3rd July, 2012
KOTA KINABALU: Penampang MCA division chief, Senator Datuk Paul Kong Sing Chu, has urged the government to immediately approve the building of a new Chinese school in Penampang district.
He noted that Penampang has been the fastest growing district in Sabah over the past decade with housing estates mushrooming everywhere, especially within the Kepayan state constituency.
Penampang only had one Chinese Primary School, SJK (C) Yue Min and is unable to cater for the increasing Chinese population in the district, said Paul during the Penampang MCA division annual general meeting last weekend.
He also called on the government to address the perennial problems of shortage of Chinese teachers in the Chinese Primary Schools throughout the whole country which has become a hot issue lately and could affect the Barisan National (BN) performance in the coming 13th general election (GE 13).
Another issue was the recognition of the United Examination Certificate which is recognized by most renowned universities in the world, but not by our country, he stated.
“I hope that our government will use its wisdom and intelligence to resolve all these three hot issues before the 13 GE,” urged Paul.
He also urged the government to expedite the building of a new Health Clinic for Penampang which had been proposed in 2003.
“The proposed site has been acquired by the Federal government almost five years ago, but nothing has been done on the ground to realize our desire to improve the health care for the people of Penampang,” he said.
“Penampang is the only district in Sabah without a hospital. People have been asking me why it is so difficult especially the Health Minister is from MCA. I have no answer for that,” said Paul.
He also urged the local authorities to improve the malfunctioned basic facilities in the district and called on the police and local authorities to increase their surveillance in the area in order to reduce crimes activities especially these days where there are more ‘aliens’ in our neighbourhood.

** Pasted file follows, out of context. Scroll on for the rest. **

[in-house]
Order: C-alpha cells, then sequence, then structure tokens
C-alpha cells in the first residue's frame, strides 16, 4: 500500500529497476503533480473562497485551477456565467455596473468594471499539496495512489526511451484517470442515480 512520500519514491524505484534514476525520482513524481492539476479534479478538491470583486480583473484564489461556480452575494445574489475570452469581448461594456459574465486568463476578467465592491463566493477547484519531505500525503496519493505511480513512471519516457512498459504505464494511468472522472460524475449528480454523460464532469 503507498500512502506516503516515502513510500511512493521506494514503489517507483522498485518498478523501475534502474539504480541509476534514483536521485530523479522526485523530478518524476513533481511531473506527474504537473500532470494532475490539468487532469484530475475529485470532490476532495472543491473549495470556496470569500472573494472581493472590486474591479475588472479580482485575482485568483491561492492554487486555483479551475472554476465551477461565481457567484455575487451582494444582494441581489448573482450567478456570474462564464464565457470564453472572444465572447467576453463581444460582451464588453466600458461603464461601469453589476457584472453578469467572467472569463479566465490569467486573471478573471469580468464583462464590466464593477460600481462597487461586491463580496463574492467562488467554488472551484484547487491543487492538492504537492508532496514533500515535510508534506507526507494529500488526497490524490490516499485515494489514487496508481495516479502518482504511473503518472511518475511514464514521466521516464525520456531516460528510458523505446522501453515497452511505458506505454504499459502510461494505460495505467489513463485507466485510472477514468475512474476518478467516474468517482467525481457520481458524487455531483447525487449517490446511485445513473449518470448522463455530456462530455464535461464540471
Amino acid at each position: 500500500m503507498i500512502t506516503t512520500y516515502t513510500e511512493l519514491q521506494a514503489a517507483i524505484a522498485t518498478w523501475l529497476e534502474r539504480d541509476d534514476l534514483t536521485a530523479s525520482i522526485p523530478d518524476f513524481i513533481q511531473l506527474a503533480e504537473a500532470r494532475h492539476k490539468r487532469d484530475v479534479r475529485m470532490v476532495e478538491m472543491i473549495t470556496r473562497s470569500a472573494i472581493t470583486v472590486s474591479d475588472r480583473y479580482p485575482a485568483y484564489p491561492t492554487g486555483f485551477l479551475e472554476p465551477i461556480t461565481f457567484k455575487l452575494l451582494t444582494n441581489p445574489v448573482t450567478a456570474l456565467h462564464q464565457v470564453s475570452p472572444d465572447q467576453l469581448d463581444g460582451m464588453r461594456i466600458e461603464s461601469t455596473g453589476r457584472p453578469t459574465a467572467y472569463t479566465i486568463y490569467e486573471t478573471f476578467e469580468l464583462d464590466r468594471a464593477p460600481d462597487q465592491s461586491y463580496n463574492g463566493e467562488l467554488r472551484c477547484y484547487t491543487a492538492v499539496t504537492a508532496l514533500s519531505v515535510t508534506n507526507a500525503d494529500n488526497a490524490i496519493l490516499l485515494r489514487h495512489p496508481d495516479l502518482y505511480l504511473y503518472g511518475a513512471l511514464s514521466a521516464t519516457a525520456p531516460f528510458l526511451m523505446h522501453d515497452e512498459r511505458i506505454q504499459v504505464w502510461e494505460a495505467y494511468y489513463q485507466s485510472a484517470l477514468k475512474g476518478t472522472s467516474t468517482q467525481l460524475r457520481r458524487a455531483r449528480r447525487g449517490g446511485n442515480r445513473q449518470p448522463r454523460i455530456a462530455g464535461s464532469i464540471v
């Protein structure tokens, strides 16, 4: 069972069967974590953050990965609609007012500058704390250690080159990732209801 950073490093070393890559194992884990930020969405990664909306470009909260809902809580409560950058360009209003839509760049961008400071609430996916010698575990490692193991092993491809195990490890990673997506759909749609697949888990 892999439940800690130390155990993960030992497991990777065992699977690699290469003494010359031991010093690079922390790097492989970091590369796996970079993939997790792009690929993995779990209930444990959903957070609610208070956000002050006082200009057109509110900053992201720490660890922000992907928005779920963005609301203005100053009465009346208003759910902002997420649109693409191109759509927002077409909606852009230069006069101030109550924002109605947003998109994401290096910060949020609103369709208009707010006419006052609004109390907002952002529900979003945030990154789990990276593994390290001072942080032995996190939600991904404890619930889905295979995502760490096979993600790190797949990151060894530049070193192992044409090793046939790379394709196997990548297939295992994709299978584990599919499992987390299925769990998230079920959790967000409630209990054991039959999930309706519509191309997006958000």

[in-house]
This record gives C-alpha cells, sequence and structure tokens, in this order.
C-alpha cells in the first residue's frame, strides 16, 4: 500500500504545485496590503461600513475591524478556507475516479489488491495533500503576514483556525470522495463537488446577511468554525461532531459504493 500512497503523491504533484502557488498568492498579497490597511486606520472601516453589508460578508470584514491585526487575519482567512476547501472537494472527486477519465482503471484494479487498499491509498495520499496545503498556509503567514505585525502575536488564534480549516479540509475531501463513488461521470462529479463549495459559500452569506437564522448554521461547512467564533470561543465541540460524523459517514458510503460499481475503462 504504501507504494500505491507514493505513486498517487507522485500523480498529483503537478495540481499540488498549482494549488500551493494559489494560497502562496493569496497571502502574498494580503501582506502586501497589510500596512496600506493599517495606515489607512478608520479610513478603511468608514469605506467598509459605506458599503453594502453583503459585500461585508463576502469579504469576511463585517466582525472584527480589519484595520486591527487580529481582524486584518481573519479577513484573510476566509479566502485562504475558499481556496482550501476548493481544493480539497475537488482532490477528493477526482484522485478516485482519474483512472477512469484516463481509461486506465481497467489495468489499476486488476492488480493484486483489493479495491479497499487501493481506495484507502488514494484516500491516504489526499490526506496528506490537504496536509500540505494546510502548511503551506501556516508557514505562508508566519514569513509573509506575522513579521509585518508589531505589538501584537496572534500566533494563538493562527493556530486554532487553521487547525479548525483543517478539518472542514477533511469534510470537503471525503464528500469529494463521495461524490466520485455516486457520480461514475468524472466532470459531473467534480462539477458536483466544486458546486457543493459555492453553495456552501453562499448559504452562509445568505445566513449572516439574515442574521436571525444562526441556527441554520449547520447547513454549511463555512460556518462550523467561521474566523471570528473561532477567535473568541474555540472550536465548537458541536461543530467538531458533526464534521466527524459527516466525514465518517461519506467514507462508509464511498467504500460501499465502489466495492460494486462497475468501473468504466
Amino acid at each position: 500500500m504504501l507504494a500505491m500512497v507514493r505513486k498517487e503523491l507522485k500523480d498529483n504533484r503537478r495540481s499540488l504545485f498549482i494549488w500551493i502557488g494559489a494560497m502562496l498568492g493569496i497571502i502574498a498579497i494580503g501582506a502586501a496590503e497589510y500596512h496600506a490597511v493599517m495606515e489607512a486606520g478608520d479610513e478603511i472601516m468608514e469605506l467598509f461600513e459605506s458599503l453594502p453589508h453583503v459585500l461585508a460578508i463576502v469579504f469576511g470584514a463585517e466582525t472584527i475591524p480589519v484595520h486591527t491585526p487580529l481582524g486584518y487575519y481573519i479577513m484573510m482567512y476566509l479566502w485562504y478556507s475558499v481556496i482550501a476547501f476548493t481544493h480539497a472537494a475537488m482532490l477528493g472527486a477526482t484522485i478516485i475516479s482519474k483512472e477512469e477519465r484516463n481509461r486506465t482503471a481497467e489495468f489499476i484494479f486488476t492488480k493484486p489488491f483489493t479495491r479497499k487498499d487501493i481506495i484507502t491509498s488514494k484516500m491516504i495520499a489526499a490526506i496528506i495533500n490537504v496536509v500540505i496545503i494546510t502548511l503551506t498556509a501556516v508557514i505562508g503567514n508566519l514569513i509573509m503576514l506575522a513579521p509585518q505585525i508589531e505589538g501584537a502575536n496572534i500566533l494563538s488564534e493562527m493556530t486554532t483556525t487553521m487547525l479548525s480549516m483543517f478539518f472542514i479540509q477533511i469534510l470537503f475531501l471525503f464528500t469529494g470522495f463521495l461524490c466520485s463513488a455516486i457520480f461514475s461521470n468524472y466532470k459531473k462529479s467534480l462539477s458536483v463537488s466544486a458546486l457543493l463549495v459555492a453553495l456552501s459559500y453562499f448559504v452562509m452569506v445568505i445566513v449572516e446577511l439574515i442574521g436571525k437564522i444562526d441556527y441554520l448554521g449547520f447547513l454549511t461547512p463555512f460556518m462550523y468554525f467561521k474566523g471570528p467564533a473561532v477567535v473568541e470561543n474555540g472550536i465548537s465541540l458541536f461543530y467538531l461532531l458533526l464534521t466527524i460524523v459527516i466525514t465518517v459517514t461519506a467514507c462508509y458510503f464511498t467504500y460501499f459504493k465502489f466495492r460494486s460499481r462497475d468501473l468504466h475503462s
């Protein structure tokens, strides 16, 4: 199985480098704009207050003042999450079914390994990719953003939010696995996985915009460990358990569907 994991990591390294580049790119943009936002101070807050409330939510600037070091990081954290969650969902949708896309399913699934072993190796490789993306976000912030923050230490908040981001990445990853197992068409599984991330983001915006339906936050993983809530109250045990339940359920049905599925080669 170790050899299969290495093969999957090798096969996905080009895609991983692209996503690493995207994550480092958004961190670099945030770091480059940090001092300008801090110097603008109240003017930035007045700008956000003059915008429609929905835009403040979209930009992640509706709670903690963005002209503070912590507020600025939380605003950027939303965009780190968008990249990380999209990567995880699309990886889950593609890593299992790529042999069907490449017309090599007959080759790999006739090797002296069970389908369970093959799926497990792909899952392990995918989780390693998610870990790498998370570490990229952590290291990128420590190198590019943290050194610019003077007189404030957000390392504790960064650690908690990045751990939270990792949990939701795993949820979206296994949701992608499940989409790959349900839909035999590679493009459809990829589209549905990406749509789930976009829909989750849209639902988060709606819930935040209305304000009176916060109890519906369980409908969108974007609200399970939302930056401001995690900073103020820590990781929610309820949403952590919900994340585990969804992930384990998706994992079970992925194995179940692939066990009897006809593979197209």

Meanwhile, he urged the Sabah MCA members to adjust to the new political climate fast to keep themselves abreast with the change of time.
He said, the change is needed to face the tough coming 13th general election (GE 13) as it will be participated by more than 2 million young voters.
“We must adapt to the new political environment, adapt it fast, or else we will be ignored by this group of younger voters,” stressed Paul.
He told delegates that the GE 13 is a ‘do-or-die’ mission for MCA and the survival of Barisan National (BN) as the oppositions now has a stronger pact and it will be an uphill battle if all the opposition parties can achieve consensus to fight it out with BN ‘one-to-one’.
Although Sabah and Sarawak have been touted as BN’s fixed deposit state, Kong warned we should not be complacent with our situation here as the GE 13 will see the emergence of a new issue which will determine the outcome of its results.
“The issue is concerning the setting up of the much delayed Royal Commission of Inquiry on the illegal immigrants. The Federal cabinet had decided during its meeting on February 8, 2012 to set it up, but until today, more than four-and-a-half months nothing concrete have been announced,” lamented Kong.
This has caused a lot of anxiety and speculation on the sincerity of the government to really wanting to resolve the highly suspicious and sudden explosion of Sabah’s population from around 650,000 in 1970 to more than 3,120,000 in 2010, he remarked.
In the same year in 1970, Sarawak has almost 1 million people, but in 2010, it has only around 2,600,000, he said.